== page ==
One issue is that, rather than missing the essential flourishes, the movie seems to be almost completely focused on flourish, even when it comes at the cost of… well, everything else. Although great, tributes, nostalgia and gimmicks are all just seasoning. At the heart, the Scott Pilgrim series is still a coming of age, love story. And its a well told one, full of great characters. This isn’t so clear in Scott Pilgrim Vs. The World. In fact, the relationship between Scott and Ramona barely seems to exist. You’d hardly even know that they were dating if they didn’t explicitly say, “We’re dating.” Without that established connection, you don’t really understand why Scott‘s fighting so damn hard. The cast of characters are pretty much all represented in the film, but in an unfortunately diminished light. Friend/drummer, Kim Pine is reduced to a grump in the background with hardly any lines. Stephen Stills, the guitarist/talent of his group, is little more than a nervous wreck. Scott‘s relationship with his ex-girlfriend Envy Adams is barely even explored. The only character who seems to retain any of their charm is Pilgrim‘s “cool gay roommate” Wallace Wells, enhanced by the terrific performance of Keiren Culkin.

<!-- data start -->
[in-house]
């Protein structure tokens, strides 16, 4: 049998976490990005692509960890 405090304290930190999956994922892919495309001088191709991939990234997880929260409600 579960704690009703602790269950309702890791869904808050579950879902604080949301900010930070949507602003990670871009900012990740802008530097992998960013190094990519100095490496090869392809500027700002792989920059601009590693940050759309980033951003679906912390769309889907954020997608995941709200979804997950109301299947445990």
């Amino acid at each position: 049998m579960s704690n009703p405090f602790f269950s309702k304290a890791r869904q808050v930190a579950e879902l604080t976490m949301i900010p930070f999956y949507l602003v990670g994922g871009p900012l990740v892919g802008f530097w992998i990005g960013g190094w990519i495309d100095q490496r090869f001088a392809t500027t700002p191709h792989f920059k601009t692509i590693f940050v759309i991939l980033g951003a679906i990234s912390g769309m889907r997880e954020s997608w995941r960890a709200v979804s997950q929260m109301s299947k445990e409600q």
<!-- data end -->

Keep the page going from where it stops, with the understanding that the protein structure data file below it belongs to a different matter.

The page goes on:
Unfortunately, I cannot completely divorce my experience with the comics from that of the film. I understand that the film is an adaption and was always intended to go its own way. In fact, the script was actually written before the books were even finished. I suppose that I think of it similar to Akira, the groundbreaking and universally respected animated film. However, as a feature length film, Akira could never hope to contain the epic scope of the original manga series and, once you know what could have been there and isn’t, the film then feels a little empty and flat. So, if Scott Pilgrim‘s transition to the big screen has any real flaw, I’d say it’s the attempt to cram all 6 volumes into one feature length film. There is simply too much cut out, forcing it to becomes a different story. While I enjoyed the live-action version of the Scott Pilgrim epic, it simply does not contain the complexity of characters or the year-long time-frame, necessary for those characters to grow and change (in the movie, the events take place in something closer to a week). I had a good time watching it, but it just doesn’t hit home the way the comic does. I’m probably gonna go back and actually pay for a ticket to watch it again. So, it is a film worth watching, but it can never be the comic and, for that, it will always be a bit lesser.
[SIDE NOTE: I feel that it’s important to mention that a friend, who had never even heard of the comics before, saw the film with us and he straight up loved it.]